NSC expo
Subscribe or Register
View Cart  

Earn recertification points from the Board of Certified Safety Professionals by taking a quiz about this issue.

What's Your Opinion?

During your career as a safety professional, has a worker death ever occurred at your site?

Take the poll and add your comment.

Vote Results

Does your CEO 'Get it?'

Tell us why on the submission form and your CEO could appear among the 2016 selections.

Safety Tips | Fall protection

Minimizing the risk of ladder falls

March 1, 2009

  • / Print
  • Reprints
  • Text Size:
    A A

Falls are the leading cause of nonfatal, unintentional injuries, affecting nearly 8 million individuals in 2005, according to the National Safety Council’s “Injury Facts.” Many of these falls involve ladders. Because a ladder is considered a basic tool, some people may discount the dangerous nature of them. However, if proper safety precautions are not taken, ladder users can easily fall and suffer serious injuries or even death.

According to the Chicago-based American Ladder Institute, the safest way to climb a ladder to avoid slips or falls is to maintain three points of contact. This means that during both ascent and descent, a climber should have either a hand and two feet, or two hands and one foot, in contact with the ladder at all times. This way, if one hand or foot slips, the climber will still be secure.

The following tips can also help minimize the risk of a fall:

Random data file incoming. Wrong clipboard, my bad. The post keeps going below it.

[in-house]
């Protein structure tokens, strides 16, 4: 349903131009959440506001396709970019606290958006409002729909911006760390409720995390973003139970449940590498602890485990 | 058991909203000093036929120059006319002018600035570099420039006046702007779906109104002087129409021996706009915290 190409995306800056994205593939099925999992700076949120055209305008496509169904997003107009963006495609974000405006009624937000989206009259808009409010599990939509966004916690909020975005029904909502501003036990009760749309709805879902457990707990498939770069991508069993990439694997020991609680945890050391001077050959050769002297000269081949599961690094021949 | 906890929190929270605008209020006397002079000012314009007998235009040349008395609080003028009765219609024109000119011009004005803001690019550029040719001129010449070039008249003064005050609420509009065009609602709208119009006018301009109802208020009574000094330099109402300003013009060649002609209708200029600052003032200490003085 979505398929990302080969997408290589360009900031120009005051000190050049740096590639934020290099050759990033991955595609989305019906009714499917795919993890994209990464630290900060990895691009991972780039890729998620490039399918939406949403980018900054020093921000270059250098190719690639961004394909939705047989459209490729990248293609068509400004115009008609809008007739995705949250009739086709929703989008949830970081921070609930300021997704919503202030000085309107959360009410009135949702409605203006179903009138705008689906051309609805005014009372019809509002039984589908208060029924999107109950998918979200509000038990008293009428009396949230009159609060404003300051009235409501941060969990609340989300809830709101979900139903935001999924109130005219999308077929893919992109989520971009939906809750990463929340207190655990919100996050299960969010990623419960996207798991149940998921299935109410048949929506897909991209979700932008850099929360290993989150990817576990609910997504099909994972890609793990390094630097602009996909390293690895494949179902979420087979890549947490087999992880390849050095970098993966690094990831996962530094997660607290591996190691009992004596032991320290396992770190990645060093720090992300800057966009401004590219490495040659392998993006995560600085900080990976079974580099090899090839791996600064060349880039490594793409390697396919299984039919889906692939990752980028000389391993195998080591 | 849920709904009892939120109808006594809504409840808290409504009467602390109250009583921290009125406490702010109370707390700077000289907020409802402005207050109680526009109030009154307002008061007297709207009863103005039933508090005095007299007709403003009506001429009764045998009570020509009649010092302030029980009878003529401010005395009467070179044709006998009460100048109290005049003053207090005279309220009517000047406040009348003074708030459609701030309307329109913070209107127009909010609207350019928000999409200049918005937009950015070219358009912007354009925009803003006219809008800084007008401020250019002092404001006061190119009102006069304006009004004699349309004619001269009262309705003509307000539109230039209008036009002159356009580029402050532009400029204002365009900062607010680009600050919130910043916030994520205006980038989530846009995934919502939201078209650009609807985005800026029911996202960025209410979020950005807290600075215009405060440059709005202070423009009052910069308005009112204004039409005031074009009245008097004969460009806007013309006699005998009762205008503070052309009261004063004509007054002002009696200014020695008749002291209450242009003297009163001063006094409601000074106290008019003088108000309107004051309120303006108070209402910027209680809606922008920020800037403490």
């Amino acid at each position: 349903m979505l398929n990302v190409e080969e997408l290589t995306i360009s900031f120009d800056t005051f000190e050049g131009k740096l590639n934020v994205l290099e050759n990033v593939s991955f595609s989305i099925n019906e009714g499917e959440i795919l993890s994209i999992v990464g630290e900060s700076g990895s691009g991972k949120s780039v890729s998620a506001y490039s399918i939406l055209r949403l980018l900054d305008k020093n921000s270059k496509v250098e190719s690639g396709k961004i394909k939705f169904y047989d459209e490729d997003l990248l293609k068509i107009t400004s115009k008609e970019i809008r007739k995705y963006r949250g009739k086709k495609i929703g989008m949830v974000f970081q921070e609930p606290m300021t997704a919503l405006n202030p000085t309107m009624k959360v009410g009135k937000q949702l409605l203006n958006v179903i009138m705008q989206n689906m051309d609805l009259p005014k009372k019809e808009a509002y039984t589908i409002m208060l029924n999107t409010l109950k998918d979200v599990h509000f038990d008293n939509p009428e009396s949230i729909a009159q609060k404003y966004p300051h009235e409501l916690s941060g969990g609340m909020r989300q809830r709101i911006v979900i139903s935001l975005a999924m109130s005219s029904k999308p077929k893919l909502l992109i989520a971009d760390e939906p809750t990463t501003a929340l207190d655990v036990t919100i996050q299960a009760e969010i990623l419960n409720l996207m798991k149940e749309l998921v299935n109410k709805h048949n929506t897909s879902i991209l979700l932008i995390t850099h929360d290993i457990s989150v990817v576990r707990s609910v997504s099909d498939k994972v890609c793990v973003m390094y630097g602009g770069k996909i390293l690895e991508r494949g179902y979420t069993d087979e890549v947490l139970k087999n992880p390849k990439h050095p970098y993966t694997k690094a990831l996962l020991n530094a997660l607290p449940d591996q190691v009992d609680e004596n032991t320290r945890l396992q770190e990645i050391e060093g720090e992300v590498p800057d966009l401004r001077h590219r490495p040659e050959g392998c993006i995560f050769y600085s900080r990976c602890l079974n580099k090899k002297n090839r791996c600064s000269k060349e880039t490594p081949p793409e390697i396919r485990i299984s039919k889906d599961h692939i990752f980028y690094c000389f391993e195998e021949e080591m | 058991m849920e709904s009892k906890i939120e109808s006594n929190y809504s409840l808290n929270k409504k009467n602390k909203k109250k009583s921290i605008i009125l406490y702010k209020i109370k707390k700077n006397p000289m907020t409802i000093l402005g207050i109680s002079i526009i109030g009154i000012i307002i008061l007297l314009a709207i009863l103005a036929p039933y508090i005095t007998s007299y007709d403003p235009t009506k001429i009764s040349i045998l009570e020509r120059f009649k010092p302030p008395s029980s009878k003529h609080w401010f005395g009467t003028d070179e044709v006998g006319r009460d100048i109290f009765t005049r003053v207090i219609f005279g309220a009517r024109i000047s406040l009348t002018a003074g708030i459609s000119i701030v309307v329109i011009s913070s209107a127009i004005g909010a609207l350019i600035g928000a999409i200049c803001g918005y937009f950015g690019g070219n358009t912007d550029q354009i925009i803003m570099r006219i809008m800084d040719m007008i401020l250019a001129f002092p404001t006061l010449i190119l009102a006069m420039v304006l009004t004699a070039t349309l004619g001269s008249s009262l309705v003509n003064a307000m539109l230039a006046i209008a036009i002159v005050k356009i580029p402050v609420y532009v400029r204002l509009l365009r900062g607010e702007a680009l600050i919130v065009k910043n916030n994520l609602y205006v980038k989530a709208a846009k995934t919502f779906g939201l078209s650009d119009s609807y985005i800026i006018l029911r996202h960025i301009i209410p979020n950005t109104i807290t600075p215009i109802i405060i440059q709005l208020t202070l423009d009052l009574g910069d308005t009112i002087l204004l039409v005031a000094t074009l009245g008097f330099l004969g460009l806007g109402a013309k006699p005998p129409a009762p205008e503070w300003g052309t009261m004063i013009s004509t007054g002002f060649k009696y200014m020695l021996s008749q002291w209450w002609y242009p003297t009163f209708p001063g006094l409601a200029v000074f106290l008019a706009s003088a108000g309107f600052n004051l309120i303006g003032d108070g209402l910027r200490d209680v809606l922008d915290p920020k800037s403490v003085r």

• Unless the ladder is specifically designed for such a purpose, do not allow more than one climber on a ladder at one time.
  • Never jump or slide down a ladder more than one rung at a time.
  • Regularly clean the soles of shoes to maximize traction.
  • Use towlines, a tool belt or an assistant to supply materials and tools.
  • Climb ladders slowly and deliberately, avoiding sudden movements.
  • Climbers should keep the center of the stomach between the ladder side rails when climbing. Do not overreach or lean to the side while working, as this could cause the ladder to tip.

For additional ladder safety tips, visit American Ladder Institute.

Post a comment to this article

Safety+Health welcomes comments that promote respectful dialogue. Please stay on topic. Comments that contain personal attacks, profanity or abusive language – or those aggressively promoting products or services – will be removed. We reserve the right to determine which comments violate our comment policy.